Since the 2015 model year, BMW has marketed the subcompact 2 Series as a two-door or four-door coupe. In any form or trim, the BMW 2 Series offers eager performance at a better price than its larger brethren. However, the M2, built by the company’s M motorsports division, is really something special.
The BMW M2 is a two-door coupe, available with a 6-speed manual transmission. That right there sets this little coupe apart from the modern run of the mill offerings. But the M2 also brings a state-of-the-art suspension, chassis, tech package and sporty interior worthy of its premium badge. This coupe is a driver’s car, and it’s among the best in the world.
As mentioned, the M2 is available only as a two-door coupe. If you want the four-door Gran Coupe, you’re limited to other 2 Series models. Either way, you’re getting an attractive, sporty small car. The M2 offers one of the best profiles from BMW. When you look at the M2, you see a fast, handsome car, with fat fenders housing plenty of tire to grip the road.
You’ll note that BMW has not saddled the M2 with its current “hog snout” grilles, but rather left a large lower air intake for the front-mounted intercooler, in a nod to tuner style. Bottom line: this is one of the best-looking cars on the road. Our test car also had the super-cool $2,600 carbon fiber roof option.
Our test car carried the $800 carbon fiber trim option, so the interior is dominated by smooth composite trim pieces. Not gonna lie, it’s still kind of sexy, if a bit overdone in recent years. BMW’s leather-wrapped M Sport seats can also be a little narrow for larger drivers, so be sure to take a good test drive before you choose your trim level.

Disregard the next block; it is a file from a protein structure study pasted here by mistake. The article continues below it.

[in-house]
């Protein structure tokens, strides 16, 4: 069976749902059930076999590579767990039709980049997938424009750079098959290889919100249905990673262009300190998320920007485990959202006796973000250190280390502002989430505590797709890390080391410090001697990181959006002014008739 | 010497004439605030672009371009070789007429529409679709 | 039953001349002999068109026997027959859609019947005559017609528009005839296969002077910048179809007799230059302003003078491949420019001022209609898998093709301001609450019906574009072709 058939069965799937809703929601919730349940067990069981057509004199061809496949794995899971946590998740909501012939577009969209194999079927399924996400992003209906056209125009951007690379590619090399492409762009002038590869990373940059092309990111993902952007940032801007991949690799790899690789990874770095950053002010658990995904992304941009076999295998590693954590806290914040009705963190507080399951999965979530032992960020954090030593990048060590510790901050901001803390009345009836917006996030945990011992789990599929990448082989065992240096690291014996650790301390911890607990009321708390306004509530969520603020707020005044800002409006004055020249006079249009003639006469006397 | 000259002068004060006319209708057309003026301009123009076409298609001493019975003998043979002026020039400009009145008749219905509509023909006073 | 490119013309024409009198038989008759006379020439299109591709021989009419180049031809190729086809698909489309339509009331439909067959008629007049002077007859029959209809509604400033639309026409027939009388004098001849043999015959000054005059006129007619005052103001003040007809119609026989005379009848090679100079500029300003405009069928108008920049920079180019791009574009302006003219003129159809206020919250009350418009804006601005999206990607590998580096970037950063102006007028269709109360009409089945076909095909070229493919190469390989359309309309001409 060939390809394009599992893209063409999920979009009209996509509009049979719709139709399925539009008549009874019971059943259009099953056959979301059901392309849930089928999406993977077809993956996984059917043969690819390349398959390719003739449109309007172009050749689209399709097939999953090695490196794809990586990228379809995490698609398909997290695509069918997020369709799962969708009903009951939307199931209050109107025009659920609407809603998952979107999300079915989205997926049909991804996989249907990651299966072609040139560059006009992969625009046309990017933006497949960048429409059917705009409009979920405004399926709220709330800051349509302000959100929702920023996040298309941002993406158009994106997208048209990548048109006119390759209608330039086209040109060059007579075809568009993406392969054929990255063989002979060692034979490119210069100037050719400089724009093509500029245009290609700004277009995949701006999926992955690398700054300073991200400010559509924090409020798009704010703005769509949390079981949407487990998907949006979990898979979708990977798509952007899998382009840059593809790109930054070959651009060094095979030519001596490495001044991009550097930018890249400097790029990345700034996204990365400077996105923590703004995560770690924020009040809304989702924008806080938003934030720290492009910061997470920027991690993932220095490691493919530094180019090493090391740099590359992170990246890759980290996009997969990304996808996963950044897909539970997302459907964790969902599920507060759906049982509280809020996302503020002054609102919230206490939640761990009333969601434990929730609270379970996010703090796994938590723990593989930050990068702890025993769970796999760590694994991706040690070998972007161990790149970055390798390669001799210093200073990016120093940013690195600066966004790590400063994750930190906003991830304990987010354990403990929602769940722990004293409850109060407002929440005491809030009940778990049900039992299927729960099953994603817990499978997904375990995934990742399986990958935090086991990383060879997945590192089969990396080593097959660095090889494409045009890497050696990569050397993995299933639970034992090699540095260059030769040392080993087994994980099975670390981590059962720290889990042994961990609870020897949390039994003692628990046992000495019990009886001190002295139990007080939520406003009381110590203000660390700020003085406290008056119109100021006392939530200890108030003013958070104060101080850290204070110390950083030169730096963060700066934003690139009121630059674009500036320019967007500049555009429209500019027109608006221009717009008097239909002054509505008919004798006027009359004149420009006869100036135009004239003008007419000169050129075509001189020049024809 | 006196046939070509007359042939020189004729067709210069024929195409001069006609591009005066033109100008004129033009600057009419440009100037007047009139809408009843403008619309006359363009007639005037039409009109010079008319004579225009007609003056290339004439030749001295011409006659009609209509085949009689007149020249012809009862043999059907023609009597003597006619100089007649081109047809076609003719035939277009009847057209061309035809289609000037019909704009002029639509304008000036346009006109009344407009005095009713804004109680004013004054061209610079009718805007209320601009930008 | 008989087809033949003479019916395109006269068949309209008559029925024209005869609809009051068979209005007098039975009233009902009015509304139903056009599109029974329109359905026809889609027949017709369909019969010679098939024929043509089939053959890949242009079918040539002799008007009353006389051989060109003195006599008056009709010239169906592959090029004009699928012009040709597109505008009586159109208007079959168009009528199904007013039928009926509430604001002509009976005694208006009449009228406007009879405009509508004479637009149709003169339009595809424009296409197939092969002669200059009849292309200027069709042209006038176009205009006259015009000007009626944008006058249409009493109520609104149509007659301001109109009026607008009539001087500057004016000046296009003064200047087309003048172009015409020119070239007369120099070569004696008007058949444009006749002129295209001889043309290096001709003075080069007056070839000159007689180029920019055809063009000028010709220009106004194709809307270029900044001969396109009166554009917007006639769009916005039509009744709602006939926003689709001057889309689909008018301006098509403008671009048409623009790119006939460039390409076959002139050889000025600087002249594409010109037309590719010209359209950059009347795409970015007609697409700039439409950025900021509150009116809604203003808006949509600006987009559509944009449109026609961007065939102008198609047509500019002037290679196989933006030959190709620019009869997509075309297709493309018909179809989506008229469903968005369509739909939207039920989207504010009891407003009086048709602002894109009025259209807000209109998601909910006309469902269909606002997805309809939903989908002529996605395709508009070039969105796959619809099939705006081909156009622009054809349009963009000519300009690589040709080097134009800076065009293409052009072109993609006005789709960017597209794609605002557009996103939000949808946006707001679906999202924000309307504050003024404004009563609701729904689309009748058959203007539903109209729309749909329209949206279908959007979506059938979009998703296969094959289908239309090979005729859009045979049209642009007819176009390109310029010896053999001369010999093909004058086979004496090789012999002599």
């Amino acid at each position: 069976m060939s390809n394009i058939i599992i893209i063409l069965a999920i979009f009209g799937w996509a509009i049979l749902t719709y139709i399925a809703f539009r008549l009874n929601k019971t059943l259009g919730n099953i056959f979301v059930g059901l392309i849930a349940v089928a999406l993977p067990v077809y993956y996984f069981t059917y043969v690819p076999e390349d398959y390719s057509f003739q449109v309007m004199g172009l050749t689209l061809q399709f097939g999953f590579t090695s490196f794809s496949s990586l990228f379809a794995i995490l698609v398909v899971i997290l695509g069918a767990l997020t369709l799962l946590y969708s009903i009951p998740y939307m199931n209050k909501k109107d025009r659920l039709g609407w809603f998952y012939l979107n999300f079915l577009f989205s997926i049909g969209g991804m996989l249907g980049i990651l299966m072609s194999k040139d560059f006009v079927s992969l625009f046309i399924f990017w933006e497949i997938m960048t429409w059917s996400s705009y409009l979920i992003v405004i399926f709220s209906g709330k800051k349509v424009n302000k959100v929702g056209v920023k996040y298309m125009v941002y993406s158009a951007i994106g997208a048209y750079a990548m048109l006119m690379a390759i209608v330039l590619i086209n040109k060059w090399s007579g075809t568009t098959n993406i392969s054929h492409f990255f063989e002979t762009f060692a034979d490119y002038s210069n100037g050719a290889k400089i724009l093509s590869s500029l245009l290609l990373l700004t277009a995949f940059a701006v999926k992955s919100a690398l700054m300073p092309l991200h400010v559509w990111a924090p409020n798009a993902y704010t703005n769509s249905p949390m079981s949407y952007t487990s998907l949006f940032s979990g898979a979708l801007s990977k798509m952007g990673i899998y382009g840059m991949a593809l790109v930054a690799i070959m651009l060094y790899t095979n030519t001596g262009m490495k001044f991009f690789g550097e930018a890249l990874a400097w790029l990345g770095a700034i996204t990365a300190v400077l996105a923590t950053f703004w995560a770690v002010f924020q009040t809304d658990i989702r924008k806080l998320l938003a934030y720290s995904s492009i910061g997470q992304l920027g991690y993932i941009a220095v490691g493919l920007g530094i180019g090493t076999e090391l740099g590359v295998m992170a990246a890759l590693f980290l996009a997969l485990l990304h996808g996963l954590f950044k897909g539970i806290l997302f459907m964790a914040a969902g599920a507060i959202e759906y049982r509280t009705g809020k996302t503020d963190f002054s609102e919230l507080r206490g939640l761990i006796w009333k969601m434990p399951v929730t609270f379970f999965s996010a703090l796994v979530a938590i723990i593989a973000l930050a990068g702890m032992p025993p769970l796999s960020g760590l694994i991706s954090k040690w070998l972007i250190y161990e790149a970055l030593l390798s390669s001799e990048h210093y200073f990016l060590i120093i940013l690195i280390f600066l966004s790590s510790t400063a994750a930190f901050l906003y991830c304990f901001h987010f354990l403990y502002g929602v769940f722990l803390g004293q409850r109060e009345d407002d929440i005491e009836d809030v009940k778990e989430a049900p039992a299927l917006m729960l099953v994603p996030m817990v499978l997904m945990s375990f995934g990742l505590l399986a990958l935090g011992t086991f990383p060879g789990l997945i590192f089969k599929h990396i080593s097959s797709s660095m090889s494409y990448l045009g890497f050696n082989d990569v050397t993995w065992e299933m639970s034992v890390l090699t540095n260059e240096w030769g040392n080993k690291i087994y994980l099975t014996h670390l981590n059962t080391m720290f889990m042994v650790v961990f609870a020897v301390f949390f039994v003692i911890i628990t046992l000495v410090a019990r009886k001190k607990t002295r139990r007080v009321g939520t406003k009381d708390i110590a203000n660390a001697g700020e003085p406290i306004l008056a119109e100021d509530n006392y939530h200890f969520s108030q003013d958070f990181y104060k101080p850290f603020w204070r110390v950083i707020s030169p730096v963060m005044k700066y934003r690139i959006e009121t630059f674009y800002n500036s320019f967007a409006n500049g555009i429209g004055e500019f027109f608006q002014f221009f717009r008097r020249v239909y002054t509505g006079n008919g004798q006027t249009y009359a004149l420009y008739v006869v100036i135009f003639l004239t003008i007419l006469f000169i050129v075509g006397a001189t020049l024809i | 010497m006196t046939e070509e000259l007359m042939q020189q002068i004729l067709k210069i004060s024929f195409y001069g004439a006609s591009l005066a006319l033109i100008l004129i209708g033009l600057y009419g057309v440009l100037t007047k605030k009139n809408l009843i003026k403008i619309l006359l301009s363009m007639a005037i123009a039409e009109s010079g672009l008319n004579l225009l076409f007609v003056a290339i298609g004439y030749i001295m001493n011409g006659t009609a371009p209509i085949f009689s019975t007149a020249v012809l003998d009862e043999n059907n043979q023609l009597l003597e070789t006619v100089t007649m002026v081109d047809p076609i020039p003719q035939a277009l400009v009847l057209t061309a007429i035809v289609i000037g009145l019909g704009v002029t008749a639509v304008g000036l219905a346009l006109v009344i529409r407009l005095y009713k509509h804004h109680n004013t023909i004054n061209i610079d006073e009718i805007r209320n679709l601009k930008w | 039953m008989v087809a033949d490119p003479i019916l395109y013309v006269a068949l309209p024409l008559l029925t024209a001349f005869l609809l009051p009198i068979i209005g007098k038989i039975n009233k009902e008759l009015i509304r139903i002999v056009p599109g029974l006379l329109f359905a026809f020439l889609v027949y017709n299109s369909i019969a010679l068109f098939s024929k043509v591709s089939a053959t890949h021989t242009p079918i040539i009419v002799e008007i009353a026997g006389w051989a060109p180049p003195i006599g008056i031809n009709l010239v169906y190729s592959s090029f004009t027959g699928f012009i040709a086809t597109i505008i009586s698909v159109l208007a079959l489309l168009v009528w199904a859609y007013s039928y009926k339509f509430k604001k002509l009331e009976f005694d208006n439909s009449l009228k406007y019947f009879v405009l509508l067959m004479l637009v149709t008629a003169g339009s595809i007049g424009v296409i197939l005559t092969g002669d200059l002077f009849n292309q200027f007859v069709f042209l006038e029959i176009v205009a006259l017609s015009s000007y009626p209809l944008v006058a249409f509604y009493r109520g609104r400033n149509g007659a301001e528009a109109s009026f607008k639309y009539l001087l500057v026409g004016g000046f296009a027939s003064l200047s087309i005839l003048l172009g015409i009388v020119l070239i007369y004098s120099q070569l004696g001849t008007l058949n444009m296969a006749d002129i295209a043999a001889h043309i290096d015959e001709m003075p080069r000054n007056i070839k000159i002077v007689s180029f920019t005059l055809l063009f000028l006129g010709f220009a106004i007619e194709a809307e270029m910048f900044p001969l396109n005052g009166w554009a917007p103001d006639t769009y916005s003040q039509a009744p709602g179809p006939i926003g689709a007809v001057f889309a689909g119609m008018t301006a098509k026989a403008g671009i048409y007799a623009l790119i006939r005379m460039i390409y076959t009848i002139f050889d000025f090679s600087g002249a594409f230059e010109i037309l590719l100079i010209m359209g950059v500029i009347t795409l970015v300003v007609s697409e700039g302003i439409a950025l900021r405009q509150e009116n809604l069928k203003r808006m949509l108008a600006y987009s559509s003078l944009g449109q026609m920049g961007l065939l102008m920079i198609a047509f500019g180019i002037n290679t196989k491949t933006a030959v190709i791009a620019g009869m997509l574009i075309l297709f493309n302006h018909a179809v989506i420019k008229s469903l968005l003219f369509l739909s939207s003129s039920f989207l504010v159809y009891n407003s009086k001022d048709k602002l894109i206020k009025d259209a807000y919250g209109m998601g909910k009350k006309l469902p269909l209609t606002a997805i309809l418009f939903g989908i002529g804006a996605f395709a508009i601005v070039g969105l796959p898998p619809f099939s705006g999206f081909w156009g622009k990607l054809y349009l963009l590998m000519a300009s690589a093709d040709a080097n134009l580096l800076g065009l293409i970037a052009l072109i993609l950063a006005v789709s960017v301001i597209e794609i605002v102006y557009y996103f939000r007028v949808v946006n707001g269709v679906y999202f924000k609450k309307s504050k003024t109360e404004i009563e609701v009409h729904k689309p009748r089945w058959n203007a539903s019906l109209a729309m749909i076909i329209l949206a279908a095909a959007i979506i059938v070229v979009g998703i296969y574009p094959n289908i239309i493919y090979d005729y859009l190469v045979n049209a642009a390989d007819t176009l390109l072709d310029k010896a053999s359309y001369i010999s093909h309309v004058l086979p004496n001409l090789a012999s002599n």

Generally speaking, the interior of the M2 is all business, and the business is performance. Controls for all the go-fast goodies are located down on the console next to the shifter, so you can set things up the way you want it on the fly. The $1,100 live cockpit option puts a tremendously useful head-up display in front of you on the windshield.
Despite its subcompact size, the M2 comes with BMW’s turbocharged 3.0-liter inline 6-cylinder engine, boasting 453 horsepower and 406 pound-feet of torque. That’s passed to the rear wheels through your choice between a crisp 6-speed manual or paddle-shifted 8-speed automatic transmission, and then the active limited slip M Sport differential.
Our test car came with the automatic, and I don’t think you give up much, if any, performance by choosing the two-pedal option. There’s no upcharge for the automatic or the manual — either one is included in the base price. The only performance option you can buy is a $2,500 driver’s school, which also includes a rise in the governed top speed of your M2.
Safety and Technology
The National Highway Traffic Safety Administration has not rated the 2 Series, but the Insurance Institute for Highway Safety gives the car top marks in all crash tests. Only some quibbles with the headlights keep this car from getting the organization’s lauded safety pick.
In addition, the M2 comes with all the modern gear for safety and driver assistance. There’s lane-keeping, for example, and BMW’s is among the best at being non-obtrusive. Even so, it occasionally would be fooled by a pavement change and wiggle the car a bit. You can turn it off through the menu system. The head-up display is worth paying for, as you’re likely to want to keep your eyes on the road. The M2 likes to go fast, especially on a winding mountain road.